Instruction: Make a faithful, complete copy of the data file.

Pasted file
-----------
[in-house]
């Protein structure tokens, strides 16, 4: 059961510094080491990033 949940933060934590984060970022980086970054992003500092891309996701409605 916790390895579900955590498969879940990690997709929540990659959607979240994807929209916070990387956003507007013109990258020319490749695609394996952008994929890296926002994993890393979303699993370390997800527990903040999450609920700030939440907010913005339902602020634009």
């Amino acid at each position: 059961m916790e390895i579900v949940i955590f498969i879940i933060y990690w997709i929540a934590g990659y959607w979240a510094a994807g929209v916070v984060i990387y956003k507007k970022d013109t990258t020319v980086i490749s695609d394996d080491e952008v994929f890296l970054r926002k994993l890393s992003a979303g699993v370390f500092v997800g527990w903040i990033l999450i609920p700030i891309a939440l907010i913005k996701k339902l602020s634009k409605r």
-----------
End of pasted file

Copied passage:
[in-house]
């Protein structure tokens, strides 16, 4: 059961510094080491990033 949940933060934590984060970022980086970054992003500092891309996701409605 916790390895579900955590498969879940990690997709929540990659959607979240994807929209916070990387956003507007013109990258020319490749695609394996952008994929890296926002994993890393979303699993370390997800527990903040999450609920700030939440907010913005339902602020634009």
């Amino acid at each position: 059961m916790e390895i579900v949940i955590f498969i879940i933060y990690w997709i929540a934590g990659y959607w979240a510094a994807g929209v916070v984060i990387y956003k507007k970022d013109t990258t020319v980086i490749s695609d394996d080491e952008v994929f890296l970054r926002k994993l890393s992003a979303g699993v370390f500092v997800g527990w903040i990033l999450i609920p700030i891309a939440l907010i913005k996701k339902l602020s634009k409605r």